Output:
[,1] [,2] [,3] [,4] [,5] [,6] [,7] [,8] [,9] [,10] [1,] 2 3 4 5 6 7 8 9 10 11 [2,] 3 4 5 6 7 8 9 10 11 12 [3,] 4 5 6 7 8 9 10 11 12 13 [4,] 5 6 7 8 9 10 11 12 13 14 [5,] 6 7 8 9 10 11 12 13 14 15 [6,] 7 8 9 10 11 12 13 14 15 16 [7,] 8 9 10 11 12 13 14 15 16 17 [8,] 9 10 11 12 13 14 15 16 17 18 [9,] 10 11 12 13 14 15 16 17 18 19 [10,] 11 12 13 14 15 16 17 18 19 20
Now, I’m not going to draw an illustration of this function because the result would be a mess. But the above code works like the first example. Now, the function just takes each element in the vector y and sums it up with each element in the vector x, forming a 10×10 matrix of element-wise sums.
3. Custom Function Argument
Thus far, you’ve only seen the outer() function with an input function of “+”. But this function can be anything else, as long as it takes two elements as arguments and returns a result.
Example 1
For example, let’s create a custom function powerize that raises input argument a to the bth power. Then, let’s call the powerize function for each element pair between two vectors x and y:
x <- 1:3 y <- 1:5 powerize <- function(a, b) { a^b } result <- outer(x, y, powerize) result
Output:
[,1] [,2] [,3] [,4] [,5] [1,] 1 1 1 1 1 [2,] 2 4 8 16 32 [3,] 3 9 27 81 243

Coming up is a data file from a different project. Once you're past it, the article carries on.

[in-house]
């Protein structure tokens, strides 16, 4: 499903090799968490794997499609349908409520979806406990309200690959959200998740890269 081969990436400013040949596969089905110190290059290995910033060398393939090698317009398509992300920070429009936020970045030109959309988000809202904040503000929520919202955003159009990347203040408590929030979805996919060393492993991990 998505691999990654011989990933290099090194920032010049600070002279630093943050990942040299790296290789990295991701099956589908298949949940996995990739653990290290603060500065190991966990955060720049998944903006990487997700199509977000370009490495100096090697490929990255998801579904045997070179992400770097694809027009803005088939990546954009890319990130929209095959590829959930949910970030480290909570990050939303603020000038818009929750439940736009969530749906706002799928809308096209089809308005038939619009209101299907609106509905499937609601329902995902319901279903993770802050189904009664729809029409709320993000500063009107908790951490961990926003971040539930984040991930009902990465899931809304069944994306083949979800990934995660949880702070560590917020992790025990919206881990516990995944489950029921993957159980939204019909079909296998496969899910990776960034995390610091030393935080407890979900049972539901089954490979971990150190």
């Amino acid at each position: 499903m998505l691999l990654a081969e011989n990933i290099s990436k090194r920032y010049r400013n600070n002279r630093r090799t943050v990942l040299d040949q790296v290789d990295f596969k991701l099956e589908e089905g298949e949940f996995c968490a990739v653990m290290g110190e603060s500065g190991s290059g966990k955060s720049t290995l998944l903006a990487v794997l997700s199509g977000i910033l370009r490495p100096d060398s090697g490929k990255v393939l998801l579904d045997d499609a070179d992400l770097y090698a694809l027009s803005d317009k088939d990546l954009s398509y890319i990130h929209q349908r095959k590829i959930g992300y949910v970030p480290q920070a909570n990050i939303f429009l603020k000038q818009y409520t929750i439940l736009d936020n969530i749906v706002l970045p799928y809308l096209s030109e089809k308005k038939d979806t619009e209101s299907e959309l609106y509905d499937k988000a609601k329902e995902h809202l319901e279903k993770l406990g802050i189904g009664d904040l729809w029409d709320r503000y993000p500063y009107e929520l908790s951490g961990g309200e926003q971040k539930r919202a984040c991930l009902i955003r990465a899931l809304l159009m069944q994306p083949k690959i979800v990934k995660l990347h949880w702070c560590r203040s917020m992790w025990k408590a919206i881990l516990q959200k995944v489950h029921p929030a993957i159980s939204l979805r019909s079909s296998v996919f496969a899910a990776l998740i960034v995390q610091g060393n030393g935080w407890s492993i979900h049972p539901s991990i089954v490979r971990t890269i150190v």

Example 2
As another example, let’s create a colorful plot by creating a grid of values cos(a*b), where a and b are values of uniformly distributed vectors between values -1 and 1.
x <- y <- seq(-1, 1, len=20); grid <- outer(x, y, function(a, b) { cos(a * b) }); filled.contour(grid, color.palette=rainbow);
Output:
4. Using outer() For Different Data Types
Thus far, you’ve seen examples of calling the outer() function on numbers. But it’s good to realize you’re not only restricted to using numbers with the outer() function. You can perform operations on other data types, such as lists of letters.
For example, let’s create a table of letter combinations given two groups of letters:
x <- LETTERS[1:8] y <- letters[1:5] result <- outer(x, y, "paste") result
Output:
[,1] [,2] [,3] [,4] [,5] [1,] "A a" "A b" "A c" "A d" "A e" [2,] "B a" "B b" "B c" "B d" "B e" [3,] "C a" "C b" "C c" "C d" "C e" [4,] "D a" "D b" "D c" "D d" "D e" [5,] "E a" "E b" "E c" "E d" "E e" [6,] "F a" "F b" "F c" "F d" "F e" [7,] "G a" "G b" "G c" "G d" "G e" [8,] "H a" "H b" "H c" "H d" "H e"
Here the outer() function takes the two sequential lists of letters and creates a table of combinations of the letters in the vectors.
Make sure to also read my guide to the seq() function in R.
Summary
Today you learned how to use the built-in outer() function in R.
To take home, the outer() function performs an operation between two vectors by running a function on all combinations of vector elements. The outer() function takes three arguments x, y, and FUN, where:
- x is the first input vector.
- y is the second input vector.
- FUN is a function that performs an operation for each combination of element pairs from x and y vectors.
Thanks for reading. Happy coding!